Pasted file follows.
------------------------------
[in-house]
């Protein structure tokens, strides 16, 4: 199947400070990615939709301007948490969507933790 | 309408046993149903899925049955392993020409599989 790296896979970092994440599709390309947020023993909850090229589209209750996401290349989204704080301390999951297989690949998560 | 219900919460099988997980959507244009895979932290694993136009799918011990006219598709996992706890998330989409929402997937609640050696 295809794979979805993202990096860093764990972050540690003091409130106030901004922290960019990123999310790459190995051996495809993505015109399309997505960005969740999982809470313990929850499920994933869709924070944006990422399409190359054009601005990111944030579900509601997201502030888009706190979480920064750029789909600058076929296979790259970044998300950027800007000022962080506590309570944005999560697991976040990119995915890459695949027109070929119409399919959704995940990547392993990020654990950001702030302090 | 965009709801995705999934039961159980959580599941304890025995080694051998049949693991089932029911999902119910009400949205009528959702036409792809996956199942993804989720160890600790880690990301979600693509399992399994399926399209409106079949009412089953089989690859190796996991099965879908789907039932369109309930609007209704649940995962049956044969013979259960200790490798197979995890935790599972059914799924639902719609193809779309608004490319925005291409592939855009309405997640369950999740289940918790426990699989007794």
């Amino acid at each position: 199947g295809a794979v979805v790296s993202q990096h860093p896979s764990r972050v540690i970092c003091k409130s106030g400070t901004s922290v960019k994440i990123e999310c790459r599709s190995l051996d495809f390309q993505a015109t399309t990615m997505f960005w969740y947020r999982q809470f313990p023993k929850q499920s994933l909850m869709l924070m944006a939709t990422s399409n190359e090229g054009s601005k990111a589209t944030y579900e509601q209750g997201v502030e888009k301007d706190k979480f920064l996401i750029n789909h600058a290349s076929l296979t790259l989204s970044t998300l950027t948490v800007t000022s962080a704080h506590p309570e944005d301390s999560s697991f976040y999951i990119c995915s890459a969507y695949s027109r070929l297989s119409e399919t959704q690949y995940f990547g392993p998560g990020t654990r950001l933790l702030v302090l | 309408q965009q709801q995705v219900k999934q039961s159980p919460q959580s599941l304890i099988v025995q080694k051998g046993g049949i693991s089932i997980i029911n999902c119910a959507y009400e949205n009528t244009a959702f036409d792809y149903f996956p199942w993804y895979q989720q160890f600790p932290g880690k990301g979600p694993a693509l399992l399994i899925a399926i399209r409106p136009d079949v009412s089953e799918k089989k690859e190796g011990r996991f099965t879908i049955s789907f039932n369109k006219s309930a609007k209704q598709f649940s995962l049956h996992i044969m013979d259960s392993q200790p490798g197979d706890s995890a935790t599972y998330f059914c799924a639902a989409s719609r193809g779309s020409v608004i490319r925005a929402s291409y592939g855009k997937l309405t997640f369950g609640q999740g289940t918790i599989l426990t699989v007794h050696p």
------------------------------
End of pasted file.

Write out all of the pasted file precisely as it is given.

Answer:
[in-house]
């Protein structure tokens, strides 16, 4: 199947400070990615939709301007948490969507933790 | 309408046993149903899925049955392993020409599989 790296896979970092994440599709390309947020023993909850090229589209209750996401290349989204704080301390999951297989690949998560 | 219900919460099988997980959507244009895979932290694993136009799918011990006219598709996992706890998330989409929402997937609640050696 295809794979979805993202990096860093764990972050540690003091409130106030901004922290960019990123999310790459190995051996495809993505015109399309997505960005969740999982809470313990929850499920994933869709924070944006990422399409190359054009601005990111944030579900509601997201502030888009706190979480920064750029789909600058076929296979790259970044998300950027800007000022962080506590309570944005999560697991976040990119995915890459695949027109070929119409399919959704995940990547392993990020654990950001702030302090 | 965009709801995705999934039961159980959580599941304890025995080694051998049949693991089932029911999902119910009400949205009528959702036409792809996956199942993804989720160890600790880690990301979600693509399992399994399926399209409106079949009412089953089989690859190796996991099965879908789907039932369109309930609007209704649940995962049956044969013979259960200790490798197979995890935790599972059914799924639902719609193809779309608004490319925005291409592939855009309405997640369950999740289940918790426990699989007794």
């Amino acid at each position: 199947g295809a794979v979805v790296s993202q990096h860093p896979s764990r972050v540690i970092c003091k409130s106030g400070t901004s922290v960019k994440i990123e999310c790459r599709s190995l051996d495809f390309q993505a015109t399309t990615m997505f960005w969740y947020r999982q809470f313990p023993k929850q499920s994933l909850m869709l924070m944006a939709t990422s399409n190359e090229g054009s601005k990111a589209t944030y579900e509601q209750g997201v502030e888009k301007d706190k979480f920064l996401i750029n789909h600058a290349s076929l296979t790259l989204s970044t998300l950027t948490v800007t000022s962080a704080h506590p309570e944005d301390s999560s697991f976040y999951i990119c995915s890459a969507y695949s027109r070929l297989s119409e399919t959704q690949y995940f990547g392993p998560g990020t654990r950001l933790l702030v302090l | 309408q965009q709801q995705v219900k999934q039961s159980p919460q959580s599941l304890i099988v025995q080694k051998g046993g049949i693991s089932i997980i029911n999902c119910a959507y009400e949205n009528t244009a959702f036409d792809y149903f996956p199942w993804y895979q989720q160890f600790p932290g880690k990301g979600p694993a693509l399992l399994i899925a399926i399209r409106p136009d079949v009412s089953e799918k089989k690859e190796g011990r996991f099965t879908i049955s789907f039932n369109k006219s309930a609007k209704q598709f649940s995962l049956h996992i044969m013979d259960s392993q200790p490798g197979d706890s995890a935790t599972y998330f059914c799924a639902a989409s719609r193809g779309s020409v608004i490319r925005a929402s291409y592939g855009k997937l309405t997640f369950g609640q999740g289940t918790i599989l426990t699989v007794h050696p």